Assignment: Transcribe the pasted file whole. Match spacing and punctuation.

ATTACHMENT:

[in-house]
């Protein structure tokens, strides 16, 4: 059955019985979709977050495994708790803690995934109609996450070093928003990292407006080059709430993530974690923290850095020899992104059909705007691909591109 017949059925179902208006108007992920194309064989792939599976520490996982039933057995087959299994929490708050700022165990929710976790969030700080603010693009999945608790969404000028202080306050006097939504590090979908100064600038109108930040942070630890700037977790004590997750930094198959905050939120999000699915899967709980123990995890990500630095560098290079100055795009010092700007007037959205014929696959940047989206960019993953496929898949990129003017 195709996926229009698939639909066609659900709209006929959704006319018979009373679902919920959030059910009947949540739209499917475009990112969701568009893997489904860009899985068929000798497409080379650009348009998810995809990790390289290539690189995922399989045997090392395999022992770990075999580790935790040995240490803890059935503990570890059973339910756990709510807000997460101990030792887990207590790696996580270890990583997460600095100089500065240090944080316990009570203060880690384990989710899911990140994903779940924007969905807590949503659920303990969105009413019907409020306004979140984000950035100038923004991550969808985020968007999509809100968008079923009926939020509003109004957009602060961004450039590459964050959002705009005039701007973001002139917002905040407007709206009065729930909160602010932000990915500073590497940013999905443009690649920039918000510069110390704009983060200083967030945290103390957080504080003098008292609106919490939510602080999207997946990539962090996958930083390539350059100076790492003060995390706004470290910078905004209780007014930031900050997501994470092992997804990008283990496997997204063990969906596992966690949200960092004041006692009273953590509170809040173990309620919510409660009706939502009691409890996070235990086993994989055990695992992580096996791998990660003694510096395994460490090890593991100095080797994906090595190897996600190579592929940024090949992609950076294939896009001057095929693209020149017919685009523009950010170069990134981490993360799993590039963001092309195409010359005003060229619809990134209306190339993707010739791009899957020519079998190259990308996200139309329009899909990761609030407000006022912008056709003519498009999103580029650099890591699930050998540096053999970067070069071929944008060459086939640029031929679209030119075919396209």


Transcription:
[in-house]
């Protein structure tokens, strides 16, 4: 059955019985979709977050495994708790803690995934109609996450070093928003990292407006080059709430993530974690923290850095020899992104059909705007691909591109 017949059925179902208006108007992920194309064989792939599976520490996982039933057995087959299994929490708050700022165990929710976790969030700080603010693009999945608790969404000028202080306050006097939504590090979908100064600038109108930040942070630890700037977790004590997750930094198959905050939120999000699915899967709980123990995890990500630095560098290079100055795009010092700007007037959205014929696959940047989206960019993953496929898949990129003017 195709996926229009698939639909066609659900709209006929959704006319018979009373679902919920959030059910009947949540739209499917475009990112969701568009893997489904860009899985068929000798497409080379650009348009998810995809990790390289290539690189995922399989045997090392395999022992770990075999580790935790040995240490803890059935503990570890059973339910756990709510807000997460101990030792887990207590790696996580270890990583997460600095100089500065240090944080316990009570203060880690384990989710899911990140994903779940924007969905807590949503659920303990969105009413019907409020306004979140984000950035100038923004991550969808985020968007999509809100968008079923009926939020509003109004957009602060961004450039590459964050959002705009005039701007973001002139917002905040407007709206009065729930909160602010932000990915500073590497940013999905443009690649920039918000510069110390704009983060200083967030945290103390957080504080003098008292609106919490939510602080999207997946990539962090996958930083390539350059100076790492003060995390706004470290910078905004209780007014930031900050997501994470092992997804990008283990496997997204063990969906596992966690949200960092004041006692009273953590509170809040173990309620919510409660009706939502009691409890996070235990086993994989055990695992992580096996791998990660003694510096395994460490090890593991100095080797994906090595190897996600190579592929940024090949992609950076294939896009001057095929693209020149017919685009523009950010170069990134981490993360799993590039963001092309195409010359005003060229619809990134209306190339993707010739791009899957020519079998190259990308996200139309329009899909990761609030407000006022912008056709003519498009999103580029650099890591699930050998540096053999970067070069071929944008060459086939640029031929679209030119075919396209």